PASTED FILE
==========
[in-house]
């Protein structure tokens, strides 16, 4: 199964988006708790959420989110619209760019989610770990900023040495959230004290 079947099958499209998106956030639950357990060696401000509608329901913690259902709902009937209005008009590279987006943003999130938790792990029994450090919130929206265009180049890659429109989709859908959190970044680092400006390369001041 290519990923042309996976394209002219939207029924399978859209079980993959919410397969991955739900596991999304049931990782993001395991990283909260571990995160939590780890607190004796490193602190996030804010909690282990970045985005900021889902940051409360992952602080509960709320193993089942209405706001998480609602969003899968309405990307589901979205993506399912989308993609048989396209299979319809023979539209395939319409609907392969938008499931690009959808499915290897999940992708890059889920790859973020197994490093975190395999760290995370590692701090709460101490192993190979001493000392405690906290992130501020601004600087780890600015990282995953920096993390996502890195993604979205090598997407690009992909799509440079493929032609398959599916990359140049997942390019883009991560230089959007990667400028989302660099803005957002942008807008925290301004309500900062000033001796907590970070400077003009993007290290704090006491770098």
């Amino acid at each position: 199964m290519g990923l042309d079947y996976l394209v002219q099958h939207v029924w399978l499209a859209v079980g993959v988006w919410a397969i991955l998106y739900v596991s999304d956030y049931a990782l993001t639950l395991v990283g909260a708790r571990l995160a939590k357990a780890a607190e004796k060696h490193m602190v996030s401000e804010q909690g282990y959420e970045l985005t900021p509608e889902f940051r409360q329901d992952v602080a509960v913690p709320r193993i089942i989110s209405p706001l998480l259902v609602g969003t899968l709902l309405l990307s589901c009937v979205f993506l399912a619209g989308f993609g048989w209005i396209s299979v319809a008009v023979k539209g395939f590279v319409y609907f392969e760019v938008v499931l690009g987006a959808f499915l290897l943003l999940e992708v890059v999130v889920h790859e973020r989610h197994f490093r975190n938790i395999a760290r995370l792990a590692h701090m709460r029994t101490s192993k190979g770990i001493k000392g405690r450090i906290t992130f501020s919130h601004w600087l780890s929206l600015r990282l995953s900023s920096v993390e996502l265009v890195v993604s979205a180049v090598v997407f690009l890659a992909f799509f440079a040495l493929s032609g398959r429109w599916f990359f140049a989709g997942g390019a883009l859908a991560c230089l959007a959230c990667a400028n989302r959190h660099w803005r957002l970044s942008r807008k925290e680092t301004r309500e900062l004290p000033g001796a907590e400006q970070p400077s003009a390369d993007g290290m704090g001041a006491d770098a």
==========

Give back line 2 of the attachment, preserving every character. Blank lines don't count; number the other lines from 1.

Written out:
């Protein structure tokens, strides 16, 4: 199964988006708790959420989110619209760019989610770990900023040495959230004290 079947099958499209998106956030639950357990060696401000509608329901913690259902709902009937209005008009590279987006943003999130938790792990029994450090919130929206265009180049890659429109989709859908959190970044680092400006390369001041 290519990923042309996976394209002219939207029924399978859209079980993959919410397969991955739900596991999304049931990782993001395991990283909260571990995160939590780890607190004796490193602190996030804010909690282990970045985005900021889902940051409360992952602080509960709320193993089942209405706001998480609602969003899968309405990307589901979205993506399912989308993609048989396209299979319809023979539209395939319409609907392969938008499931690009959808499915290897999940992708890059889920790859973020197994490093975190395999760290995370590692701090709460101490192993190979001493000392405690906290992130501020601004600087780890600015990282995953920096993390996502890195993604979205090598997407690009992909799509440079493929032609398959599916990359140049997942390019883009991560230089959007990667400028989302660099803005957002942008807008925290301004309500900062000033001796907590970070400077003009993007290290704090006491770098």